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Radiology

Chapter Four

TermDefinition
Contrast The visual differences between shades ranging from black to white in adjacent areas of the radiographic film.High kilovoltage produces a radiograph with long-scale contrast. Low kilovoltage produces a radiograph with short-scale contrast.
Crystal Term used to refer to the silver halide combinations that are present in the film emulsion. Larger crystals require less radiation exposure to produce an image. However, larger crystal size may result in slightly less image resolution.
Definition Sharpness and clarity of the outline of the structures in a radiographic image. Poor definition is generally caused by movement of the patient, film, or the tube head during exposure.
Density The overall darkening or blackening of the radiographic image as determined by the amount of light transmitted through a film. The way to change the density of a radiograph is to change the milliamperage and exposure time (milliampere/second).
Exposure Time The time interval, expressed in seconds or impulses, that x-rays are produced.
Film Contrast See Contrast.
Focal Spot Small area on the target on the anode toward which the electrons from the focusing cup of the cathode are directed. X-rays originate at the focal spot.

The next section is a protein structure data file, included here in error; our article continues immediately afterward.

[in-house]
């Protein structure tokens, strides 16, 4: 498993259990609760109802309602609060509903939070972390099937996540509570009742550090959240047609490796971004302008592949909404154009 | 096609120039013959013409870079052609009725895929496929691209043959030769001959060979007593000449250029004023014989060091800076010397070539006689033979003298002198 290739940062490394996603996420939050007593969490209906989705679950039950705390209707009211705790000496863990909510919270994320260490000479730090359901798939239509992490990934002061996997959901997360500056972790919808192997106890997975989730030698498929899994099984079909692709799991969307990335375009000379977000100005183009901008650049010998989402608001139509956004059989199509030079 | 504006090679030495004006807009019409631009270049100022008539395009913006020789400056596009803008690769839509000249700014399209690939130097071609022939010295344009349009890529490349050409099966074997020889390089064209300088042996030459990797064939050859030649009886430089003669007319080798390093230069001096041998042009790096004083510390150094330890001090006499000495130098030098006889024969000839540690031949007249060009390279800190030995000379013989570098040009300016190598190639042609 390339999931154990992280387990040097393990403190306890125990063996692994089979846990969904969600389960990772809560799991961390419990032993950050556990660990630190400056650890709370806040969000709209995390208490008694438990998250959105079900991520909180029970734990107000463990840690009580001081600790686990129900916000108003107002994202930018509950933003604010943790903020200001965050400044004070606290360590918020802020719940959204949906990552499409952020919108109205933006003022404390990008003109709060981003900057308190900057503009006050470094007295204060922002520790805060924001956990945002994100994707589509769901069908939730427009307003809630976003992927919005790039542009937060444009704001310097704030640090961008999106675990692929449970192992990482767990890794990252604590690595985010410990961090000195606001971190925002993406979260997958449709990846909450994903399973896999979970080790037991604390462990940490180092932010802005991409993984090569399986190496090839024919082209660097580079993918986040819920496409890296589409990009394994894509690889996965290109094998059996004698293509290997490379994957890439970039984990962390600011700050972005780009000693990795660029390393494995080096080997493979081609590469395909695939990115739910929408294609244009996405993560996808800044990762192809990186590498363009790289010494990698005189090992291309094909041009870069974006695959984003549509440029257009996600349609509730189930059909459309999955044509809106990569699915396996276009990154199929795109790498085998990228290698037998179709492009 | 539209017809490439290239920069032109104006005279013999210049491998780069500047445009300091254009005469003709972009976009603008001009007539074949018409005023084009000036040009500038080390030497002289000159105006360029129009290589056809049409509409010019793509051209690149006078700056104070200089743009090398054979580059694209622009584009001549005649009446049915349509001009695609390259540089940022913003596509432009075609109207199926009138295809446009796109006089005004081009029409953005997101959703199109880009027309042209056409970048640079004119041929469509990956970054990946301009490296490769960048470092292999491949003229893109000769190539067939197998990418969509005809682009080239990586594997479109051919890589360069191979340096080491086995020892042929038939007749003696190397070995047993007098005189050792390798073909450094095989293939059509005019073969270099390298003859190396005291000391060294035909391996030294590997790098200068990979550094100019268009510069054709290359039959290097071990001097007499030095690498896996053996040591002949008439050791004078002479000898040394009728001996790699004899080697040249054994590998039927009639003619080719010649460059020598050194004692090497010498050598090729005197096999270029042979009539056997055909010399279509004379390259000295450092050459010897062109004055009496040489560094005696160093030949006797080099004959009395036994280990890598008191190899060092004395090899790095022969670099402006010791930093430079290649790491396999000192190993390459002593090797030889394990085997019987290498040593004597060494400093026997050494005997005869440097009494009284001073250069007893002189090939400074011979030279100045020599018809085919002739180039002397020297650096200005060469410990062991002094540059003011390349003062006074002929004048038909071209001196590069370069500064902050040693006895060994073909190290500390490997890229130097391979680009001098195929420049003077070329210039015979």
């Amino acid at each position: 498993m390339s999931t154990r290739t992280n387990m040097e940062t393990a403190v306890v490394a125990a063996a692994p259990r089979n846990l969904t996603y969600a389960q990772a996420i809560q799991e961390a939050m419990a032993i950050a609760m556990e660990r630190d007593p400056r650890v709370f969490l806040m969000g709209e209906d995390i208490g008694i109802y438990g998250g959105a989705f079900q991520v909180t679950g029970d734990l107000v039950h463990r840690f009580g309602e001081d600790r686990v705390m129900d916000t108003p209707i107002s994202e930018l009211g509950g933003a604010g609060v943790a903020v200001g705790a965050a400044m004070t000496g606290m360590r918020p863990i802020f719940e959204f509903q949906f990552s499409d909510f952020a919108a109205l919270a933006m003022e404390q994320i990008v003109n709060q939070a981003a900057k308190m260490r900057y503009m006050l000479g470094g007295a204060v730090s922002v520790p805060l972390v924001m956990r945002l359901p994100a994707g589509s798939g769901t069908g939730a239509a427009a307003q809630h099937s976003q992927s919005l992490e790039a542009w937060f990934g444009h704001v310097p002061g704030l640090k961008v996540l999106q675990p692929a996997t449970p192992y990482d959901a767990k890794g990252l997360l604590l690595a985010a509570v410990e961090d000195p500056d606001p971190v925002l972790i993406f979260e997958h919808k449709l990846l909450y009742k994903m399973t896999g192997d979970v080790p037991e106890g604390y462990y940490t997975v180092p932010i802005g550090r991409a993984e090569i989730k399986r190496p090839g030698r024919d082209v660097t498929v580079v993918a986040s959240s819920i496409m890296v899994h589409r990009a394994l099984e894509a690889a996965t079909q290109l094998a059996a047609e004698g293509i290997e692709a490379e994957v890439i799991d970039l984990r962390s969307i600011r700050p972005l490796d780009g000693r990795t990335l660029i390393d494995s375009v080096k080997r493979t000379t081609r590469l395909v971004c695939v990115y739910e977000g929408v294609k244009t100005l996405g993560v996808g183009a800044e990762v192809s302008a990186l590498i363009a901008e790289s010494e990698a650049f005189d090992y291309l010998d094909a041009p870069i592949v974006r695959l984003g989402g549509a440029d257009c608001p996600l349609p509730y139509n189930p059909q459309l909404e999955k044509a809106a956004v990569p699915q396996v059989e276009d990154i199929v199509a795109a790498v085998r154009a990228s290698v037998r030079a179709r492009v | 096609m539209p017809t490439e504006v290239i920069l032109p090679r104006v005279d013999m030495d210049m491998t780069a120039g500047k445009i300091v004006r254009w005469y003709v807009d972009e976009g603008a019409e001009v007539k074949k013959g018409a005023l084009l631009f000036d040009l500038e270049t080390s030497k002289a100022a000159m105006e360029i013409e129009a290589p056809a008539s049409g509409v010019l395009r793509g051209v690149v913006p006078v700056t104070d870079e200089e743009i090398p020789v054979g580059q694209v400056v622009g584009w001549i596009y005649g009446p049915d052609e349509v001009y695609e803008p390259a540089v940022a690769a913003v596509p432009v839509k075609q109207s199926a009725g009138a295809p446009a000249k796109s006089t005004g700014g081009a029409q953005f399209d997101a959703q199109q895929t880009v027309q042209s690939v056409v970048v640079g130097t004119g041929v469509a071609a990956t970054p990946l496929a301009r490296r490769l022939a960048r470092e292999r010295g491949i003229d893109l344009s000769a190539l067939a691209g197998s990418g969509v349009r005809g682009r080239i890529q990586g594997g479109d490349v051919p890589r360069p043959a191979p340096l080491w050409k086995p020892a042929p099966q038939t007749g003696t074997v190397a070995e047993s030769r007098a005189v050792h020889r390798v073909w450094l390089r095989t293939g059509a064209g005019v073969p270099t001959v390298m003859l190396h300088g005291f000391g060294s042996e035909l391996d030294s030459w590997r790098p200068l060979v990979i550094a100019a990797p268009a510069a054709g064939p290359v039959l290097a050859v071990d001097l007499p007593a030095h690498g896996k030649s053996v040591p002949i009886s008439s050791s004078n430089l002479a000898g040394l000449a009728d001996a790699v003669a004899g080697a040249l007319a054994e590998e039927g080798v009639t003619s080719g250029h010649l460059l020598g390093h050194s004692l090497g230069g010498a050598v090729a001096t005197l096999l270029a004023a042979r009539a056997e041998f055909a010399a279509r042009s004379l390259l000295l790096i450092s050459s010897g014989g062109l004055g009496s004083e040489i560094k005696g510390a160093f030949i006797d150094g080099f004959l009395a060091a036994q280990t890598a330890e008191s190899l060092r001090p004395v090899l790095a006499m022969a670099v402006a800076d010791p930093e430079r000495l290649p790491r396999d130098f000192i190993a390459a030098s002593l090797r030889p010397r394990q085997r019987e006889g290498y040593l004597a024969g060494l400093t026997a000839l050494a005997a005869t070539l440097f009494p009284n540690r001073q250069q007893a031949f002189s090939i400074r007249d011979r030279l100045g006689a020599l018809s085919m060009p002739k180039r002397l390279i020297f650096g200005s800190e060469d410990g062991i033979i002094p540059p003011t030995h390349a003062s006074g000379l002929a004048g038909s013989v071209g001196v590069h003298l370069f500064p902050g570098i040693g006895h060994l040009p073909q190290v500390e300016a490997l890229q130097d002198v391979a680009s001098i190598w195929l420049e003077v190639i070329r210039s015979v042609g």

Intensifying Screen Plastic sheet coated with calcium tungstate or rare earth fluorescent salt crystals. Positioned in a cassette. When exposed to radiation, the fluorescent salts glow, giving off a blue (calcium tungstate) or green (rare earth) light.
Inverse Square Law States that the intensity of radiation is inversely proportional to the square of the distance from the source of the radiation to the point of measurement.
Long-Scale Contrast Low-contrast image. A radiographic image with many shades of gray. Produced with high kilovoltage.
Object Film Distance Distance between the object being radiographed and the film.
Penumbra Partial shadow or fuzzy outline around the image.
Radiographic Contrast See Contrast.
Radiolucent That portion of the radiograph that is dark. Structures that lack density permit the passage of x-rays with little or no resistance. These structures appear dark on the image.
Radiopaque That portion of the radiograph that appears light. Dense structures resist the passage of radiation. These structures appear light on the image.
Short-Scale Contrast High-contrast image. A radiograph that exhibits black and white with few shades. Produced with low kilovoltage.
Target-Film Distance (source–film distance) Distance between the focal spot on the target and the recording plane of the film.
Target-Object Distance (source–object distance) Distance between the focal spot on the target and the object being radiographed.
Created by: daisenmurray